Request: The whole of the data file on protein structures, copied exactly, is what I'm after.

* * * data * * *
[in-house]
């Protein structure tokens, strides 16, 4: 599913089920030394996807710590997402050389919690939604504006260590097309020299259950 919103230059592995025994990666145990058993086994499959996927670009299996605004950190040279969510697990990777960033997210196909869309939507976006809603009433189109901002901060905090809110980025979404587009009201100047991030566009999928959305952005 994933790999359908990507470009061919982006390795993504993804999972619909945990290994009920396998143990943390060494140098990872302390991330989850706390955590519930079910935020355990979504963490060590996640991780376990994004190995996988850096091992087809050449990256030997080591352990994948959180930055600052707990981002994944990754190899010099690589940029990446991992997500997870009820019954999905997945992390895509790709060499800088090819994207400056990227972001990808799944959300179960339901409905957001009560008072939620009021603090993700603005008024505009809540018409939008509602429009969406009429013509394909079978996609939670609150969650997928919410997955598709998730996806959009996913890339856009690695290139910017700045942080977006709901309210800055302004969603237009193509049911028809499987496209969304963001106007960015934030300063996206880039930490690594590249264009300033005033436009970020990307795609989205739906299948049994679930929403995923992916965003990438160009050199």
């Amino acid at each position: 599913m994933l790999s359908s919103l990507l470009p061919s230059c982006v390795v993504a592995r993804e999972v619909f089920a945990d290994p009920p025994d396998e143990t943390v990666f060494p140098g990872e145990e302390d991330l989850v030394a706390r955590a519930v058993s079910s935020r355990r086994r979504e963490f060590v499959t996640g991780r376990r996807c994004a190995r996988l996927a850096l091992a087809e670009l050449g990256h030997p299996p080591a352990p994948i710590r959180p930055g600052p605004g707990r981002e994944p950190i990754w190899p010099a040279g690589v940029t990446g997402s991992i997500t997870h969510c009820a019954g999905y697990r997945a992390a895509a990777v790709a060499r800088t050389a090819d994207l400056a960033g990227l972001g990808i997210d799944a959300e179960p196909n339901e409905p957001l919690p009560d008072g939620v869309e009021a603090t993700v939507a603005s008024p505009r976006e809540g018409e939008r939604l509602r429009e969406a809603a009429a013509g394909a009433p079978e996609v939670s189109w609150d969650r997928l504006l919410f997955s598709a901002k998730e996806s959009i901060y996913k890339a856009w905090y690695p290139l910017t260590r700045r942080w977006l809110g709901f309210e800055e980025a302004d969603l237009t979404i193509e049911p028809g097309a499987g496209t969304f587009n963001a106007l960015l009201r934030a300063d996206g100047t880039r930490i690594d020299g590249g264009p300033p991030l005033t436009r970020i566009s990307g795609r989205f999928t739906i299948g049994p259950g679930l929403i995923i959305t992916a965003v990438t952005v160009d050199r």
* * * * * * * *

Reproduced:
[in-house]
């Protein structure tokens, strides 16, 4: 599913089920030394996807710590997402050389919690939604504006260590097309020299259950 919103230059592995025994990666145990058993086994499959996927670009299996605004950190040279969510697990990777960033997210196909869309939507976006809603009433189109901002901060905090809110980025979404587009009201100047991030566009999928959305952005 994933790999359908990507470009061919982006390795993504993804999972619909945990290994009920396998143990943390060494140098990872302390991330989850706390955590519930079910935020355990979504963490060590996640991780376990994004190995996988850096091992087809050449990256030997080591352990994948959180930055600052707990981002994944990754190899010099690589940029990446991992997500997870009820019954999905997945992390895509790709060499800088090819994207400056990227972001990808799944959300179960339901409905957001009560008072939620009021603090993700603005008024505009809540018409939008509602429009969406009429013509394909079978996609939670609150969650997928919410997955598709998730996806959009996913890339856009690695290139910017700045942080977006709901309210800055302004969603237009193509049911028809499987496209969304963001106007960015934030300063996206880039930490690594590249264009300033005033436009970020990307795609989205739906299948049994679930929403995923992916965003990438160009050199």
């Amino acid at each position: 599913m994933l790999s359908s919103l990507l470009p061919s230059c982006v390795v993504a592995r993804e999972v619909f089920a945990d290994p009920p025994d396998e143990t943390v990666f060494p140098g990872e145990e302390d991330l989850v030394a706390r955590a519930v058993s079910s935020r355990r086994r979504e963490f060590v499959t996640g991780r376990r996807c994004a190995r996988l996927a850096l091992a087809e670009l050449g990256h030997p299996p080591a352990p994948i710590r959180p930055g600052p605004g707990r981002e994944p950190i990754w190899p010099a040279g690589v940029t990446g997402s991992i997500t997870h969510c009820a019954g999905y697990r997945a992390a895509a990777v790709a060499r800088t050389a090819d994207l400056a960033g990227l972001g990808i997210d799944a959300e179960p196909n339901e409905p957001l919690p009560d008072g939620v869309e009021a603090t993700v939507a603005s008024p505009r976006e809540g018409e939008r939604l509602r429009e969406a809603a009429a013509g394909a009433p079978e996609v939670s189109w609150d969650r997928l504006l919410f997955s598709a901002k998730e996806s959009i901060y996913k890339a856009w905090y690695p290139l910017t260590r700045r942080w977006l809110g709901f309210e800055e980025a302004d969603l237009t979404i193509e049911p028809g097309a499987g496209t969304f587009n963001a106007l960015l009201r934030a300063d996206g100047t880039r930490i690594d020299g590249g264009p300033p991030l005033t436009r970020i566009s990307g795609r989205f999928t739906i299948g049994p259950g679930l929403i995923i959305t992916a965003v990438t952005v160009d050199r």